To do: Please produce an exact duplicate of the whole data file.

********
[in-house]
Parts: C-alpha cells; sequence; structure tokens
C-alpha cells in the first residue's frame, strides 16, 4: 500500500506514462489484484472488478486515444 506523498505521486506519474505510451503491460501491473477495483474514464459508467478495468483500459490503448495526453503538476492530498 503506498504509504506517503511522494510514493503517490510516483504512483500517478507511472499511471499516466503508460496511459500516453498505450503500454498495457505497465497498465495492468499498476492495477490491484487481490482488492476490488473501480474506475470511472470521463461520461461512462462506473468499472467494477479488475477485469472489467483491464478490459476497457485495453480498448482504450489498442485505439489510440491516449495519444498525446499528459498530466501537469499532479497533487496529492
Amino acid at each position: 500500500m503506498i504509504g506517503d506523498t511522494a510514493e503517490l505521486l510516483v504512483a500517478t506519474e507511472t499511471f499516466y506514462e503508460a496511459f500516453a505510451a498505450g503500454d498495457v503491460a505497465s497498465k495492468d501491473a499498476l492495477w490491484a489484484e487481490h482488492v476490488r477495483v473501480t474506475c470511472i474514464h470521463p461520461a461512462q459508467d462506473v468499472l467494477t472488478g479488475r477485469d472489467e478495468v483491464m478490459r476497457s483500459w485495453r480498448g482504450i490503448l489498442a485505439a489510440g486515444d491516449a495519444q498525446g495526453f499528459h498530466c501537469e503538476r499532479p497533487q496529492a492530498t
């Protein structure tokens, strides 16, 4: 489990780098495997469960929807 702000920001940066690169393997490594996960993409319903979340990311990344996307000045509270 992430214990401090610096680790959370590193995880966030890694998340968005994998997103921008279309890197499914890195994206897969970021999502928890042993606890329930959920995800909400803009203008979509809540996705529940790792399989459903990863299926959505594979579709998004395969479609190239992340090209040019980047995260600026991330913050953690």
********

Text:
[in-house]
Parts: C-alpha cells; sequence; structure tokens
C-alpha cells in the first residue's frame, strides 16, 4: 500500500506514462489484484472488478486515444 506523498505521486506519474505510451503491460501491473477495483474514464459508467478495468483500459490503448495526453503538476492530498 503506498504509504506517503511522494510514493503517490510516483504512483500517478507511472499511471499516466503508460496511459500516453498505450503500454498495457505497465497498465495492468499498476492495477490491484487481490482488492476490488473501480474506475470511472470521463461520461461512462462506473468499472467494477479488475477485469472489467483491464478490459476497457485495453480498448482504450489498442485505439489510440491516449495519444498525446499528459498530466501537469499532479497533487496529492
Amino acid at each position: 500500500m503506498i504509504g506517503d506523498t511522494a510514493e503517490l505521486l510516483v504512483a500517478t506519474e507511472t499511471f499516466y506514462e503508460a496511459f500516453a505510451a498505450g503500454d498495457v503491460a505497465s497498465k495492468d501491473a499498476l492495477w490491484a489484484e487481490h482488492v476490488r477495483v473501480t474506475c470511472i474514464h470521463p461520461a461512462q459508467d462506473v468499472l467494477t472488478g479488475r477485469d472489467e478495468v483491464m478490459r476497457s483500459w485495453r480498448g482504450i490503448l489498442a485505439a489510440g486515444d491516449a495519444q498525446g495526453f499528459h498530466c501537469e503538476r499532479p497533487q496529492a492530498t
């Protein structure tokens, strides 16, 4: 489990780098495997469960929807 702000920001940066690169393997490594996960993409319903979340990311990344996307000045509270 992430214990401090610096680790959370590193995880966030890694998340968005994998997103921008279309890197499914890195994206897969970021999502928890042993606890329930959920995800909400803009203008979509809540996705529940790792399989459903990863299926959505594979579709998004395969479609190239992340090209040019980047995260600026991330913050953690």